Second, the euro zone has been facing major structural challenges and slow implementation of reforms that would be commensurate with the requirements of a robust and sustainable economic recovery. Since the financial crisis, the ECB has repeatedly at the same time called for strong fiscal policy interventions and strengthened its monetary policy. This signal likely ineffectiveness of the monetary policy.

Third, Anna Ingemann and Martina Facino have found that the elasticity of inter-temporal substitution (EIS) across the eurozone is heterogeneous and that this reduces monetary policy effectiveness. Differences in EIS within the eurozone are structural and relate to differences in wealth, asset market participation and credit availability, as well as cultural differences, according to the study. Also, Richard K. Crump et al. uncovered strong evidence of “excess sensitivity of planned consumption growth to expected income changes”. So, there evidence that the EIS is not constant over time and vary between countries. This make a “one size fits all” policy questionable.

Fourth, there are questions about the ECB’s theoretical understanding of the monetary transmission of negative interest rates, including the effects on banks – notably in terms of interest rate margin and pass-through to depositors -, their reactions, and how the banks and their customers adapt to the new environment. The simple competitive model of banking does not explain how a negative interest rates lead some banks to increase the cost of borrowing or shed their higher yielding assets. The more general question is about understanding possible behavioral changes, if any. Beyond the transmission to market interest rates and asset prices, transmission to the real economy may be impeded by breakdowns in the transmission channels or opposing effects with uncertain outcome. This for example the case when a reduction in interest rates leads to increased savings, possibly because of “money illusion”.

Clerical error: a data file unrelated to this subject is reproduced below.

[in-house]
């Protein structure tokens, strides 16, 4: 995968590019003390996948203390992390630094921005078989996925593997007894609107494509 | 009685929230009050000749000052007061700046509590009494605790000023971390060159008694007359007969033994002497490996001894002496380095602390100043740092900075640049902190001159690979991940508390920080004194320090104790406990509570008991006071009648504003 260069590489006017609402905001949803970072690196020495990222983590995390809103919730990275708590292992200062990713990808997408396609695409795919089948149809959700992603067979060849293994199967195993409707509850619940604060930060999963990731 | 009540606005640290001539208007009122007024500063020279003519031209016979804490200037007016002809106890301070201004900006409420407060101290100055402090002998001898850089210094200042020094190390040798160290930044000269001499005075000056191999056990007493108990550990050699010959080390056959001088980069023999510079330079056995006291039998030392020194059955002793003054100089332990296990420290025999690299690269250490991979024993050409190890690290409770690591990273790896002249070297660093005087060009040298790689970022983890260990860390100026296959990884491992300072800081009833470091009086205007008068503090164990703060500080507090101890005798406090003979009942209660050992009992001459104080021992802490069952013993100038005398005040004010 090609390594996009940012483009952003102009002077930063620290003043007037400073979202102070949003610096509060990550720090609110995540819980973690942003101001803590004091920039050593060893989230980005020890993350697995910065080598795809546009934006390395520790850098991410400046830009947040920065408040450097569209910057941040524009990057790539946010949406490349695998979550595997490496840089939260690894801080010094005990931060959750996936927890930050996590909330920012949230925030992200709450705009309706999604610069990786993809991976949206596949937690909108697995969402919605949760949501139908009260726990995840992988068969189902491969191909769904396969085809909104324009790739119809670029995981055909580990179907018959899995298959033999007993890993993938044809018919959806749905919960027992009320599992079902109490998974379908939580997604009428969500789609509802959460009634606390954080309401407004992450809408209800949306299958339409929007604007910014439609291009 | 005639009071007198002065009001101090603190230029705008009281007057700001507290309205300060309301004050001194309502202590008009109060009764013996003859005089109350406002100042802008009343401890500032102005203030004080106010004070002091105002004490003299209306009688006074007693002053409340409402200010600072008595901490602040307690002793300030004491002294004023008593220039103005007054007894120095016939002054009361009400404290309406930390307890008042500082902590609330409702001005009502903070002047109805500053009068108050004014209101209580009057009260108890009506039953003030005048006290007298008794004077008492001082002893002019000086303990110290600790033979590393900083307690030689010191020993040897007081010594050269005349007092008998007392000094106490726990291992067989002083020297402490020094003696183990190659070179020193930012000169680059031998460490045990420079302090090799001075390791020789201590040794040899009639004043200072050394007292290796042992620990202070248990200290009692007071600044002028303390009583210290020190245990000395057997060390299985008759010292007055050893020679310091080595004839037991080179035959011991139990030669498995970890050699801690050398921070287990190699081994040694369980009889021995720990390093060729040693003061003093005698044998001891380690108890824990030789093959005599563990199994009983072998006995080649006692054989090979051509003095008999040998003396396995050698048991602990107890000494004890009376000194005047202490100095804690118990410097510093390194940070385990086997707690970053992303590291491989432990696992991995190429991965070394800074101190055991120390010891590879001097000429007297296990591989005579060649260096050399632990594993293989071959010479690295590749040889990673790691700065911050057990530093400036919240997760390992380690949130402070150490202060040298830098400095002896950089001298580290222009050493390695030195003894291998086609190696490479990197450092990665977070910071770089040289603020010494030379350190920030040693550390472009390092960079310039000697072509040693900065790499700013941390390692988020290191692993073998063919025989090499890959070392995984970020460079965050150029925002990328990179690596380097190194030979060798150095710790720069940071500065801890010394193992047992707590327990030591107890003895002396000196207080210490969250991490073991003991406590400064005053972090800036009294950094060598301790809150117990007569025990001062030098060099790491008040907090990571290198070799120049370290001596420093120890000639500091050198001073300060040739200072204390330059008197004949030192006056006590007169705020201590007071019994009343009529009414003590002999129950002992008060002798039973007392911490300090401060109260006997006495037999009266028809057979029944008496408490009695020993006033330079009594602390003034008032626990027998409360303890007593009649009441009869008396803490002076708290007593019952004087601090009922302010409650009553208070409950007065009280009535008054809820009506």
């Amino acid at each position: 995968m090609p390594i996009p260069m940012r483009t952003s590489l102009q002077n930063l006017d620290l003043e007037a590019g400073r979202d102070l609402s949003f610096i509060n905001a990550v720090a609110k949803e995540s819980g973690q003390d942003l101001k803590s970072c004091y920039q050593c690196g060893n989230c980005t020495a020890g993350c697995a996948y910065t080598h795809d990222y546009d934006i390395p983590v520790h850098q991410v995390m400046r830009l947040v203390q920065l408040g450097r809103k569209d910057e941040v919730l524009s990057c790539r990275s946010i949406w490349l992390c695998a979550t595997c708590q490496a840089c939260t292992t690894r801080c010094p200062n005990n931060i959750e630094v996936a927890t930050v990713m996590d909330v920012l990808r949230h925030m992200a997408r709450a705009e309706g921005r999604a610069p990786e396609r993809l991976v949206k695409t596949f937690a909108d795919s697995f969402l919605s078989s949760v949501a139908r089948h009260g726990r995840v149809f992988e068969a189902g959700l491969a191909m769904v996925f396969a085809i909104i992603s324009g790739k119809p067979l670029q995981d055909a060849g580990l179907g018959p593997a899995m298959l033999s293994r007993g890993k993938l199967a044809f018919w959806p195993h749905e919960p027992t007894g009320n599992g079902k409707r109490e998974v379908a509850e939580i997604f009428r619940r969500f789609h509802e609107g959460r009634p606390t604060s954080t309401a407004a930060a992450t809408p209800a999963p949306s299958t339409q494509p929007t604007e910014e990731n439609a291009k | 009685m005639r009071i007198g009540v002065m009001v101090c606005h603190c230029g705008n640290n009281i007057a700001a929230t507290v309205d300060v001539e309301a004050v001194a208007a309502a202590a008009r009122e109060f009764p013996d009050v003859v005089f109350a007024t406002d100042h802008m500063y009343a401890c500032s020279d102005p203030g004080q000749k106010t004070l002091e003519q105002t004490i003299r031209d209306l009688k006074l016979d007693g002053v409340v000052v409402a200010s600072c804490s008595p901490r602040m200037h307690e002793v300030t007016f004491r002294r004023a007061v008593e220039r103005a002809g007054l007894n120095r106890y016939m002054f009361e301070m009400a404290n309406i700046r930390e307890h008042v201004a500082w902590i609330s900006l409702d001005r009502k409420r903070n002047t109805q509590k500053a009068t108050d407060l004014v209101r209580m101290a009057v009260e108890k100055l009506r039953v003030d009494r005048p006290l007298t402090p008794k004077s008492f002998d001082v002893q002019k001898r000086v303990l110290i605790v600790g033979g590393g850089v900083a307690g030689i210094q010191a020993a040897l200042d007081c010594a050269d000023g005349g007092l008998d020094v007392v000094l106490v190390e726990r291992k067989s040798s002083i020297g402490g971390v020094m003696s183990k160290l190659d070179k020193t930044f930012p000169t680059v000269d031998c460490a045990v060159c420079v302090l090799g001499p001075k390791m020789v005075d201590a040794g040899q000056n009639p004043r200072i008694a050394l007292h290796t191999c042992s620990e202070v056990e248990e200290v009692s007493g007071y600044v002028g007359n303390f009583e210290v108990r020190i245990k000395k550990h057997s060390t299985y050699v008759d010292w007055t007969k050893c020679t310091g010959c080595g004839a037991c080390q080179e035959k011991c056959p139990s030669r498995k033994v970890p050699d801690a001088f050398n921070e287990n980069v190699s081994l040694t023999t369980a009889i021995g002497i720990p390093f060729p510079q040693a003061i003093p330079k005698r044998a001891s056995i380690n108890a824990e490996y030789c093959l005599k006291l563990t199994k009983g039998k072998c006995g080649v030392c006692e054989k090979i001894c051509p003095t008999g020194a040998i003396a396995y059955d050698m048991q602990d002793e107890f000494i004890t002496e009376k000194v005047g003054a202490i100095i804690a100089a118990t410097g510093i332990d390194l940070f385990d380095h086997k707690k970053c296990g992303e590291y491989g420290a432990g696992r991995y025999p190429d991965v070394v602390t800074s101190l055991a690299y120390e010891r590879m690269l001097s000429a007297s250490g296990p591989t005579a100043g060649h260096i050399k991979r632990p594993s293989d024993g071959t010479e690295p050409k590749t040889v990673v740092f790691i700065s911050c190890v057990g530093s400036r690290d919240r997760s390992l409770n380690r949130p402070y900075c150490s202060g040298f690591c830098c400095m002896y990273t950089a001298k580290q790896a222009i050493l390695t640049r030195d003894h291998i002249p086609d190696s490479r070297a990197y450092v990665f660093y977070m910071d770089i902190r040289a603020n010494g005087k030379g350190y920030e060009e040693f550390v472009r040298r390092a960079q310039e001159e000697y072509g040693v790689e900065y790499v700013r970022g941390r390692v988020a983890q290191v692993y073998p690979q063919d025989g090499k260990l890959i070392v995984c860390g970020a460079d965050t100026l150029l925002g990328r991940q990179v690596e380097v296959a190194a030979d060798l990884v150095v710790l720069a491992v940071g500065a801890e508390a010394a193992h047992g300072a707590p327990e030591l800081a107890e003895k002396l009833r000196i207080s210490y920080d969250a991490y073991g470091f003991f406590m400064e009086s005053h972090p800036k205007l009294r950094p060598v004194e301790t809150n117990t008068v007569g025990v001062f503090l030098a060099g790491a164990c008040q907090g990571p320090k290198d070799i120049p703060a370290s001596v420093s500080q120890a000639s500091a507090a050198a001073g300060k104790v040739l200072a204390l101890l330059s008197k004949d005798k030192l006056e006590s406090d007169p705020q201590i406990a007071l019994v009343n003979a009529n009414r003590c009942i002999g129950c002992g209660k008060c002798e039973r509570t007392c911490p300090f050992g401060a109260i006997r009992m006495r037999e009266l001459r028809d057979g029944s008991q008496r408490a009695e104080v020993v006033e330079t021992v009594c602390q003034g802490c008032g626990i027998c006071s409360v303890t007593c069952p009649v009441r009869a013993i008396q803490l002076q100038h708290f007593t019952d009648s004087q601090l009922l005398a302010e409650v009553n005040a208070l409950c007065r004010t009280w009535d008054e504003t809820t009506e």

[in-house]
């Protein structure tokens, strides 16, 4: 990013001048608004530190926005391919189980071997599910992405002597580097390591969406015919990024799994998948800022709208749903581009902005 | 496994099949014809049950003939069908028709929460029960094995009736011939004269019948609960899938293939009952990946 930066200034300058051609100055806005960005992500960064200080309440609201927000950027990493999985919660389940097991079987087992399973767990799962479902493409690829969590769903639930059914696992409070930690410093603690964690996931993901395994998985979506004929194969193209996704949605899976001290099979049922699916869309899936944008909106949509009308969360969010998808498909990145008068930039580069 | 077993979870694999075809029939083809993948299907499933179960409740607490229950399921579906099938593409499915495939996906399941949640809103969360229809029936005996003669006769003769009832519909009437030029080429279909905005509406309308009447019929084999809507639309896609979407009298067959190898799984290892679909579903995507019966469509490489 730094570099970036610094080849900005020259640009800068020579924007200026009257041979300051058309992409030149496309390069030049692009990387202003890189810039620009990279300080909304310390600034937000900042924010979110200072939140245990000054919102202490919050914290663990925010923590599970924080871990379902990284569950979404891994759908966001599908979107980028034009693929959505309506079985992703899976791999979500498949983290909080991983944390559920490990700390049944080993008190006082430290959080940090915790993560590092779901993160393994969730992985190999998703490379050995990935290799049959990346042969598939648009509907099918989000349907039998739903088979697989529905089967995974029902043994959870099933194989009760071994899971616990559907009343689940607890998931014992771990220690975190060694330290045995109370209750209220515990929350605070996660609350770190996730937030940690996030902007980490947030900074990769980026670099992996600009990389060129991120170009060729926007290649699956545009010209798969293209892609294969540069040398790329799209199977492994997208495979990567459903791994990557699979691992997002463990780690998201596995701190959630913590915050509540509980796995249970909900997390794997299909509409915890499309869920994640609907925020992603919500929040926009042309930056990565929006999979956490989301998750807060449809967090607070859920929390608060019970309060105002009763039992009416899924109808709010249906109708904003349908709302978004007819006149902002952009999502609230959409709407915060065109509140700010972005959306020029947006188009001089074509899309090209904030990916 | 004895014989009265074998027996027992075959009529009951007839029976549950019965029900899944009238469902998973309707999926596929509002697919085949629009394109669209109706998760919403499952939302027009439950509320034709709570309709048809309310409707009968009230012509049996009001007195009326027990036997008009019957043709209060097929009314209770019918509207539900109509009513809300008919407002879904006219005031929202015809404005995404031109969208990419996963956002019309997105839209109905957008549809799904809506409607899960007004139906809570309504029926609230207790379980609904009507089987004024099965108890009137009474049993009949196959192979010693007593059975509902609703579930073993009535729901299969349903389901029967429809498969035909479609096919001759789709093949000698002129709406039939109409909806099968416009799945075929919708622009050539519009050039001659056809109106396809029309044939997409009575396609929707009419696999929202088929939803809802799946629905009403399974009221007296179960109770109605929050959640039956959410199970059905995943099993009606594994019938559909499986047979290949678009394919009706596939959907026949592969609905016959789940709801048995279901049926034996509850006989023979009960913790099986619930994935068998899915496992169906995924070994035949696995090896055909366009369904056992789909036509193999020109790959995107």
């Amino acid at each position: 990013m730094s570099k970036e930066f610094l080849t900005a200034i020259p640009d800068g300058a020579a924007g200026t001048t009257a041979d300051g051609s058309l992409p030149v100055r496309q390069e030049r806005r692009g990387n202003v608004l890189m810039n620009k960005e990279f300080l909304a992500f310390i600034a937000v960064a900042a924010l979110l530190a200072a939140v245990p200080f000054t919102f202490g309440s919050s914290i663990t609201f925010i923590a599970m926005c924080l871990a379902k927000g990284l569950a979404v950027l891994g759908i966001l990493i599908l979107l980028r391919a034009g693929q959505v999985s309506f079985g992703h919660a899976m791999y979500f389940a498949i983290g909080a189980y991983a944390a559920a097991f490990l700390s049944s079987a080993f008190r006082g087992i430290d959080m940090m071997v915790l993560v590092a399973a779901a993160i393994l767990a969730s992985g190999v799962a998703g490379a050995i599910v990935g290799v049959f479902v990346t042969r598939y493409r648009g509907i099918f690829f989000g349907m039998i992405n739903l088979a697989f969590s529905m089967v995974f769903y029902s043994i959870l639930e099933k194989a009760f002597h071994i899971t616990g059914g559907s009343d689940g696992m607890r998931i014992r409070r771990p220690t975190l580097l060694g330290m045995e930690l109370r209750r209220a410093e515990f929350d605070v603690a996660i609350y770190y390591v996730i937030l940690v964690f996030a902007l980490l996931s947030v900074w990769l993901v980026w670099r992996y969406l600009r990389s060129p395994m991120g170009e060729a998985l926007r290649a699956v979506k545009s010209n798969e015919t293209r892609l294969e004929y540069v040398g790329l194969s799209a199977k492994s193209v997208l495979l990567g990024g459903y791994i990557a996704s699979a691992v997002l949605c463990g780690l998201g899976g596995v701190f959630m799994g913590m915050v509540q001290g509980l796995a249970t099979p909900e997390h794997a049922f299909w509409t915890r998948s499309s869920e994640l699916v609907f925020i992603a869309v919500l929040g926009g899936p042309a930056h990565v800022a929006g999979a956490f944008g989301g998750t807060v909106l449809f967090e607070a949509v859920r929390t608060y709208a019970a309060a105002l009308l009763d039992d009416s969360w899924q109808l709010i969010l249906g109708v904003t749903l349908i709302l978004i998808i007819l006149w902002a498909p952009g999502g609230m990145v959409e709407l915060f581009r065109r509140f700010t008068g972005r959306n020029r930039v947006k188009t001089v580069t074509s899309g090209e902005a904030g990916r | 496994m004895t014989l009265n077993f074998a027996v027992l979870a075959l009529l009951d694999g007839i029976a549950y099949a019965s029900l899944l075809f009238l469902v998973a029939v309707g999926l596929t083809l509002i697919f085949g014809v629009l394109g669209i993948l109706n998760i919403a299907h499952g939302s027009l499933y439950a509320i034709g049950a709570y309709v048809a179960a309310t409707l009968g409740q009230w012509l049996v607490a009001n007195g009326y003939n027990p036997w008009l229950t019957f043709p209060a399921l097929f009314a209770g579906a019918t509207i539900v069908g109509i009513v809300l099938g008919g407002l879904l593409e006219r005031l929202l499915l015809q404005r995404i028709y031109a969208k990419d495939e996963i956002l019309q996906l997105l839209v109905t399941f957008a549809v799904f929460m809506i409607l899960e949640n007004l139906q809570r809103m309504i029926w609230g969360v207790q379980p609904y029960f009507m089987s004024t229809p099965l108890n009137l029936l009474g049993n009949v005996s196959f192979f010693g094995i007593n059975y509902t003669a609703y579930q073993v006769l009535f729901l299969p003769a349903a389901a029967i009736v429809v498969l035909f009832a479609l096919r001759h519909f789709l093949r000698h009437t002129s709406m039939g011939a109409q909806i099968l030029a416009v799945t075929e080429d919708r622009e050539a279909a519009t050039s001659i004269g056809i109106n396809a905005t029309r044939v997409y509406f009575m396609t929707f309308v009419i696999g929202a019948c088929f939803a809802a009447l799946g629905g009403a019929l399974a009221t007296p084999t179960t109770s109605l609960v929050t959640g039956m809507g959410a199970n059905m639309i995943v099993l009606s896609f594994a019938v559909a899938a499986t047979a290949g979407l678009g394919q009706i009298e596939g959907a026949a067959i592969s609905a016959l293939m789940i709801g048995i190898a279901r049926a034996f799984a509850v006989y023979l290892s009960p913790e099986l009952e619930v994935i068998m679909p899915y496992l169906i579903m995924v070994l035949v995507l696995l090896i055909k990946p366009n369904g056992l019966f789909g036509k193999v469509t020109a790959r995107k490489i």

Fifth, the negative interest rate policy has negative side effects not only on bank profitability which could affect the transmission mechanism, but also possible on the destabilization of money market mutual fund industry, and threats to the survival of insurance and pension fund business models. There are also concerns about the ability of financial market infrastructures to technically deal with a reversal in the streams of interest payments.

Under the above circumstances, was it a great idea for the ECB going to negative interest rates? Experience in the eurozone and elsewhere has not vindicated the use of negative interest rates, except perhaps when the goal is to adjust the exchange rate. So, negative interest rates policy is just a continuation with a lesser effective monetary policy that is made even more constrained by frictions, exemptions and other practices. Such distortions add up to those created by the zero bound. ECB should rather seek to mitigate distortions, fix appropriate targets and make a credible commitment to achieve them.

Nonetheless, a credible commitment to the right sort of history-dependent policy can largely mitigate the distortions created by the zero bound. Appropriate policy may involve time-varying price-level target, using interest rate policy in conjunction with a specific equilibrium selection. Back in 2015, John H. Cochrane suggested that “theoretical and empirical analysis of fiscal-monetary policy coordination is the most productive way to answer the equilibrium-selection question in the future”. Whether the ECB will redouble its research efforts to investigate new policies remain to be seen.